Scala language has lots of features over the baseline Java, and many of them provide a quite significant boost in readability and correctness of the code, as well as productivity of a developer. However, many of these features, and many libraries which are or are not based on these features require considerable experience to be used correctly and actually hinder readability of the code, especially for people who are unfamiliar with the concepts used in these libraries, with the code base, or with the whole JVM/Java/Scala ecosystem in general.

The intention of this document is to provide a general overview of Scala usage practices which should be employed to keep the code base approachable, understandable and maintainable, while not hindering the developers productivity. These practices are also intended to allow new developers to get accustomed with the existing code more easily, and to make sure that they do not need to have significant background in mathematics or functional programming languages in order to start to hack on the code quickly.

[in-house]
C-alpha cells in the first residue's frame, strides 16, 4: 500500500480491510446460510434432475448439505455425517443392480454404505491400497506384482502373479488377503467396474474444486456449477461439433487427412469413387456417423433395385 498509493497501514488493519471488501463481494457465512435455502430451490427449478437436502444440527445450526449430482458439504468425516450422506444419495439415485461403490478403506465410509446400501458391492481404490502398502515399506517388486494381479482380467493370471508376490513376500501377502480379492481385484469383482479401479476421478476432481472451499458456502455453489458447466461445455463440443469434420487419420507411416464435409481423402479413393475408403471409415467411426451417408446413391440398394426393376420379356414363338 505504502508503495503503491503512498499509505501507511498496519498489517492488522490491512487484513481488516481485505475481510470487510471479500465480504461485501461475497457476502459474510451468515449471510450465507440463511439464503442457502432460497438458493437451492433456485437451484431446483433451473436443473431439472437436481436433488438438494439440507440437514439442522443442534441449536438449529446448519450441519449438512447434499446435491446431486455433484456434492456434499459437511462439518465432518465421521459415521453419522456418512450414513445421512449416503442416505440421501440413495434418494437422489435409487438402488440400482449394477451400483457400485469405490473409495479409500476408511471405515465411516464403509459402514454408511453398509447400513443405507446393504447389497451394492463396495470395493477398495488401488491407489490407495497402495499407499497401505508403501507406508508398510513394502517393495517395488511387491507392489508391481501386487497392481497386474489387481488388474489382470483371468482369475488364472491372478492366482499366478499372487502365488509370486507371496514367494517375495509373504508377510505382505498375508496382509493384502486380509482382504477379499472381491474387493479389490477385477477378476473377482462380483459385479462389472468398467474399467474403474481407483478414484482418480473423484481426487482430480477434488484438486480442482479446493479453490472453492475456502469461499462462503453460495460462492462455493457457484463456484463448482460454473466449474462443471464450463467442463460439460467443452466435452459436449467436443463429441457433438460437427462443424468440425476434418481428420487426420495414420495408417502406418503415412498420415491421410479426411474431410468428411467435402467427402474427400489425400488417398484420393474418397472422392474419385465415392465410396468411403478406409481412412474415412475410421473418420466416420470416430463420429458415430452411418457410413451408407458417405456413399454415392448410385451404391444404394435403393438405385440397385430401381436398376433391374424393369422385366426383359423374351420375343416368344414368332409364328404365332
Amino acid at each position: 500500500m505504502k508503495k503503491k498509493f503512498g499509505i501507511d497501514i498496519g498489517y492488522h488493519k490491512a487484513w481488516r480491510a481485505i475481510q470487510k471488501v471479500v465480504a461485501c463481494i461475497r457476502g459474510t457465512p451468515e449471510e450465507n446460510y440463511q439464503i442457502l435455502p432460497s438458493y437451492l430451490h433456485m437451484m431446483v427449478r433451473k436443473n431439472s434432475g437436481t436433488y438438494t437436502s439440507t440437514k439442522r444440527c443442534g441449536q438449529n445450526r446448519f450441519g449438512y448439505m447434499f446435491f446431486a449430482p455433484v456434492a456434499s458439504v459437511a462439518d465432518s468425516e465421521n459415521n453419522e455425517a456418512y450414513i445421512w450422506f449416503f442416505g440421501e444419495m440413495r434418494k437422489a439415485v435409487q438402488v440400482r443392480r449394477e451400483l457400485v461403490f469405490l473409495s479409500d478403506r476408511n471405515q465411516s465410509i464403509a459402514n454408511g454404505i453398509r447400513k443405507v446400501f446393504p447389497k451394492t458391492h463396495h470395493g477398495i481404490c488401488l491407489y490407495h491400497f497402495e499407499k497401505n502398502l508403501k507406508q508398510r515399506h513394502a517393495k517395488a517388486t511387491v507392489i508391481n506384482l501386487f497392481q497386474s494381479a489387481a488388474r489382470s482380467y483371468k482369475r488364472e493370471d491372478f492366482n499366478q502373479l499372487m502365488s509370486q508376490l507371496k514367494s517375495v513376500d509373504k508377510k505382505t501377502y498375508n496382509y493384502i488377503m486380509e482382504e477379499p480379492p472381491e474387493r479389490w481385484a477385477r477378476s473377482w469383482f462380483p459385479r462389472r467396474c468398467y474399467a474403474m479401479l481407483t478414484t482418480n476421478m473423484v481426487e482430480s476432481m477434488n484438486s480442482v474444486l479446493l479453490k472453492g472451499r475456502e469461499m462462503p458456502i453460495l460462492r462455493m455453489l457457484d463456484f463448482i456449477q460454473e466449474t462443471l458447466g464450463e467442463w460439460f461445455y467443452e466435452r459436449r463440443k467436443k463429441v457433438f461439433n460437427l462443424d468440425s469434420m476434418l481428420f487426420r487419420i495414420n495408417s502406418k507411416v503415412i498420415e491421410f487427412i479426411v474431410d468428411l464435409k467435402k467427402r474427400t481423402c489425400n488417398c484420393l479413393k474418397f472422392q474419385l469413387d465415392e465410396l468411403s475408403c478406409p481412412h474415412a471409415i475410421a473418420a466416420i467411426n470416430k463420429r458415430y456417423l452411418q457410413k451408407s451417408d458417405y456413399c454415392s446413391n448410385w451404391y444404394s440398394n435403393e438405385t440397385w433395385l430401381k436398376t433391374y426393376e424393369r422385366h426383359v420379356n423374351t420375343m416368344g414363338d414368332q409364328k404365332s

Some of these practices are enforced automatically with the code style analyzers and linters, and therefore their violation will result in a failed build. Most, however, are enforced through the code review process. Therefore, it is absolutely necessary for the reviewers to understand this document by heart and apply it rigorously. To help with this task, a dedicated section at the end of the document serves as a handbook for reviewers, providing a list of most important things to look for during the code review.

This document is heavily based on the following existing Scala guidelines:

as well as our own experience in writing Scala code.

This document will be updated in the future to include things we will encounter when dealing with new code contributions.